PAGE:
Tuesday, 26 April 2011

Limboland Acceptance

It's been a real struggle of late trying to define who I am and what that means; where I fit, belong and am 'myself'. My battle with mental illness has been perpetually focussed on becoming well, not being labelled as  mentally ill and not wanting to stay within that section of society because I wanted to be 'normal'. I wanted to return to the world in which I started and be accepted and welcomed back into it as having been 'fixed', 'cured' and most of all 'not a problem' to others.

'Wanted' - past tense. After a couple of weeks of reflection I've realized I no longer belong in 'Normalville', but nor do I fit in with the permanently mentally ill either (I don't think anyone does). I belong in the Limboland inbetween as sometimes I am well and sometimes I am not. Both the severity and longevity of episodes of illness seem to have diminished over the years but, hand on heart I can not say I will not have another episode or that it could not be severe.

This only partially explains why I do not belong in either camp though for when I am ill I do not want to belong there, and when I'm well I don't feel accepted as being well. It's as if once you're 'defined' as having suffered mental illness you are branded for life unless you abandon all those you've known, form new relationships and never mention it.

I've found I can not be silent and believe it to be a denial of basic a human right not to express and share experiences that I have had and having been mentally ill is one of those experiences. In fact, my psychotic breakdown was the single biggest personal experience I have ever had and it change me irrevocably for all sorts of reasons and in all sorts of ways.

Never again have I been complacent about being immune from insanity and I have since become ever watchful of not only my own well-being, but that of others too. I embarked upon a quest, unconsciously at first but latterly with full awareness, to try to find out what safeguards there are and what the essential elements are to make for a contented and happy life regardless of health.

These are things that those who have not suffered mental illness generally do not do because they largely reside in the world of blase complacency that I myself once enjoyed too. In their world they share their life-changing unfortunate experiences too; be it a major operation or illness, a divorce, a loss etc. It should therefore be no different for the mentally ill. I reserve my right to comment on experiences that have effected me but in commenting I have discovered not acceptance but stigma and prejudice along with the assumption that I must still be ill because I keep commenting on mental illness - those who are mentally well have no need to, being the assumption.

My contention is that because mental illness is such a taboo as a subject it needs to be an exception until greater awareness and acceptance is achieved although I own most of my life is not devoted to this cause either. It's an important issue that I remain passionate about but I don't believe it healthy for me to be consumed by any one thing.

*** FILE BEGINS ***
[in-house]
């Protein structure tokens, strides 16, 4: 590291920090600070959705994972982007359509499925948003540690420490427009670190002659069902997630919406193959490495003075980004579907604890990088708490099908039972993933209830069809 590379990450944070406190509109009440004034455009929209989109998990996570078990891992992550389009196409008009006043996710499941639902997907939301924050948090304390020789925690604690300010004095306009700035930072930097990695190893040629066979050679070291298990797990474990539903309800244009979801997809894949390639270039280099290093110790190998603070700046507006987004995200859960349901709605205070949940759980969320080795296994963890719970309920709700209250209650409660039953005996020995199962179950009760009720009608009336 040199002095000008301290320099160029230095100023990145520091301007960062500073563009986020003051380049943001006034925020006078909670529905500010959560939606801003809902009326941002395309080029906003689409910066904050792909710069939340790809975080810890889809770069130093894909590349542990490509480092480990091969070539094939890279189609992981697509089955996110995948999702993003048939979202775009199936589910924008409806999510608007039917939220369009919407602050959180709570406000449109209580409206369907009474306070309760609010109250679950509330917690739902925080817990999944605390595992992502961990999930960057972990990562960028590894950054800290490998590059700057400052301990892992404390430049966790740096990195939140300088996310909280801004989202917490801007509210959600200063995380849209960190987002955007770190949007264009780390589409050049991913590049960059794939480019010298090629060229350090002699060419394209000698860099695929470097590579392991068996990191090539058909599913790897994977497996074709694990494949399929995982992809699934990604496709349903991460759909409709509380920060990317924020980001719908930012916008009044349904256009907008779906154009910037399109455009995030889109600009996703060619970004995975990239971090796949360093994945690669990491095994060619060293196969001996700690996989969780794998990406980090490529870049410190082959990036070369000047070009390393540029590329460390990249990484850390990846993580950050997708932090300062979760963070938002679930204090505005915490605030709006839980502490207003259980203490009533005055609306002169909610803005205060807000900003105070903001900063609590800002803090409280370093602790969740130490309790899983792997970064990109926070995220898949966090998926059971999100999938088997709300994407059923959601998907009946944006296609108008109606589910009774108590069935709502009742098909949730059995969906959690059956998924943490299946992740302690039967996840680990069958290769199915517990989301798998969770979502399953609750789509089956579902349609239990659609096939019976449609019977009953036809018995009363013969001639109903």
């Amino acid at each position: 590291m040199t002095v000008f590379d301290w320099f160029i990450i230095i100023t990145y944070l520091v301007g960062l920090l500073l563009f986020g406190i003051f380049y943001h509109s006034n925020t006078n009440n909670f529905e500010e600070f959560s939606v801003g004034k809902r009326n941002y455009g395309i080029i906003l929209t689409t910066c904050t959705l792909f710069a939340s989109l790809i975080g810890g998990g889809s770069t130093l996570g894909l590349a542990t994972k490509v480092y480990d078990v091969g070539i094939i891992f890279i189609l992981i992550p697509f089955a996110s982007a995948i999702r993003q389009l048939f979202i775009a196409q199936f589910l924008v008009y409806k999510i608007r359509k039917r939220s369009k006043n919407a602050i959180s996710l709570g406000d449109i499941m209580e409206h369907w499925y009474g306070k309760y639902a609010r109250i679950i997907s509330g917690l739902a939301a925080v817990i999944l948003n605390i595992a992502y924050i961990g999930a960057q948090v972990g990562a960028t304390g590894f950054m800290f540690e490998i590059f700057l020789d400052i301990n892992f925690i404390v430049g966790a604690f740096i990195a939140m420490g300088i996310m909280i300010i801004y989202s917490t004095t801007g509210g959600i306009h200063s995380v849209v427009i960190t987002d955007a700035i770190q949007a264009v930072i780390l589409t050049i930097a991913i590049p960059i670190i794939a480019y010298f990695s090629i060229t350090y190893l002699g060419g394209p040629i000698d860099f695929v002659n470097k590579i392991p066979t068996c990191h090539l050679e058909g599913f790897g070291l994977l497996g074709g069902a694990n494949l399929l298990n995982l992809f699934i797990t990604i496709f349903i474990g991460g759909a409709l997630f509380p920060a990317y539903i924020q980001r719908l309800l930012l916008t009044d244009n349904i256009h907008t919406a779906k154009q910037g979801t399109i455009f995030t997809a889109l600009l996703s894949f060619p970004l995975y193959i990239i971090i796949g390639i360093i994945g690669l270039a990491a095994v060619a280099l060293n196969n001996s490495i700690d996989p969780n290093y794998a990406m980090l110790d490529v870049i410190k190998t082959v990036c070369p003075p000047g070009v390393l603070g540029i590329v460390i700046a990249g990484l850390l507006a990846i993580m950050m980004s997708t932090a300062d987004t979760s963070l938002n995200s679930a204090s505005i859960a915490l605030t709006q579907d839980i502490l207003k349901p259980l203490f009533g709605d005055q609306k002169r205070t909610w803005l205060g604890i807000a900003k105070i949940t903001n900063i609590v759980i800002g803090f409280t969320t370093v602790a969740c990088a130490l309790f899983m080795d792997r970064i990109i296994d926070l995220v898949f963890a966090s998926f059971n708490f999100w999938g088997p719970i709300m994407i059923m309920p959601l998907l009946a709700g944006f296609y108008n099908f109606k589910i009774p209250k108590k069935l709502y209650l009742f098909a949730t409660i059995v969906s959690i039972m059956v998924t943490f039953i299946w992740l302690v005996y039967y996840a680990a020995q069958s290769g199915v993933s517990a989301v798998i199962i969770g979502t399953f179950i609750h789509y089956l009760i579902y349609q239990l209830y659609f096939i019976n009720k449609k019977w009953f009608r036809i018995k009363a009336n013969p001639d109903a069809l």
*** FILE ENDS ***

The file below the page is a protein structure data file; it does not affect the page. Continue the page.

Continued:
In wanting to be accepted as I am I find I too have to be careful not to succumb to knee-jerk reactions myself. In order to achieve acceptance I firstly have to accept myself as I am, for if I can not do that how can I expect others to?

Secondly I have to accept others as they are which means accepting that they will not always understand things about myself as I may them wish to. This does not just mean acceptance about mental illness, but also my political views, my interest in art, pottery; my taste in clothes, food, music, books, films and all the rest. Acceptance is seldom instant and there is mileage in keeping the communication channels open as how else do we each learn about each other?

In campaigning against any stigma it becomes a complicated juggling act between voicing the difficulties in order to educate and create awareness and allowing others to voice their reservations and fears and in accepting where they are at any given point. That way we learn where we might be wrong in what we want as much as where others might be; and it's important to admit it if and when that occurs.

I believe it's a case of listening and challenging prejudice with facts and proofs one at a time as no one likes to find themselves to be a total idiot but are likely to concede errors in judgement if handled this way. They are not idiots anyway and are capable of working things out if they are given the right motivation to want to do so. It is and will remain a gradual process I fear; and one that shouting from the rooftops is not going to effect a positive change. Unlike other campaigns such as raising awareness on gay, black or women's rights, mental illness is one where actions like chaining ourselves to fencing is not going to help.

Last week I attended the Include 2011 conference at the Royal College of Art where designers work on projects to help disability and disadvantaged groups with ideas to increase their ability to function. This is a relatively easy task to embark upon when the disability or disadvantage is a clearly identifiable tangible need such as poverty, blindness or wheelchair access; but what, other than acceptance and opportunities, do the Mentally Ill need by way of assistance to feel and be fully included in society?